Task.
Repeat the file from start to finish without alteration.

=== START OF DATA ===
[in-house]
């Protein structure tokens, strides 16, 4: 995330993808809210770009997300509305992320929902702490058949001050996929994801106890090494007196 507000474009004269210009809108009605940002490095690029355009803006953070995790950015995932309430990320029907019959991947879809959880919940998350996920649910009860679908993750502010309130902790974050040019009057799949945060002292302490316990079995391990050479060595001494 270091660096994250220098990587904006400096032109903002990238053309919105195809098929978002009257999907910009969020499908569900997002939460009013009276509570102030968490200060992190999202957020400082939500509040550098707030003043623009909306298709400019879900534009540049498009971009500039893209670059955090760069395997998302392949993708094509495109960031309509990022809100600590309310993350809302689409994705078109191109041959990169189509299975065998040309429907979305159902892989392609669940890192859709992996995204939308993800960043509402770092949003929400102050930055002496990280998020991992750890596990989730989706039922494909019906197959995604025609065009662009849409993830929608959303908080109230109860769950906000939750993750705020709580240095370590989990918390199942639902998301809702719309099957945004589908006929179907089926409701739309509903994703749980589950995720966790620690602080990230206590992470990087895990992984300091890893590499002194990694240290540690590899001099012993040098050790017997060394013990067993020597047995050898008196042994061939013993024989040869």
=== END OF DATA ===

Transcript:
[in-house]
């Protein structure tokens, strides 16, 4: 995330993808809210770009997300509305992320929902702490058949001050996929994801106890090494007196 507000474009004269210009809108009605940002490095690029355009803006953070995790950015995932309430990320029907019959991947879809959880919940998350996920649910009860679908993750502010309130902790974050040019009057799949945060002292302490316990079995391990050479060595001494 270091660096994250220098990587904006400096032109903002990238053309919105195809098929978002009257999907910009969020499908569900997002939460009013009276509570102030968490200060992190999202957020400082939500509040550098707030003043623009909306298709400019879900534009540049498009971009500039893209670059955090760069395997998302392949993708094509495109960031309509990022809100600590309310993350809302689409994705078109191109041959990169189509299975065998040309429907979305159902892989392609669940890192859709992996995204939308993800960043509402770092949003929400102050930055002496990280998020991992750890596990989730989706039922494909019906197959995604025609065009662009849409993830929608959303908080109230109860769950906000939750993750705020709580240095370590989990918390199942639902998301809702719309099957945004589908006929179907089926409701739309509903994703749980589950995720966790620690602080990230206590992470990087895990992984300091890893590499002194990694240290540690590899001099012993040098050790017997060394013990067993020597047995050898008196042994061939013993024989040869």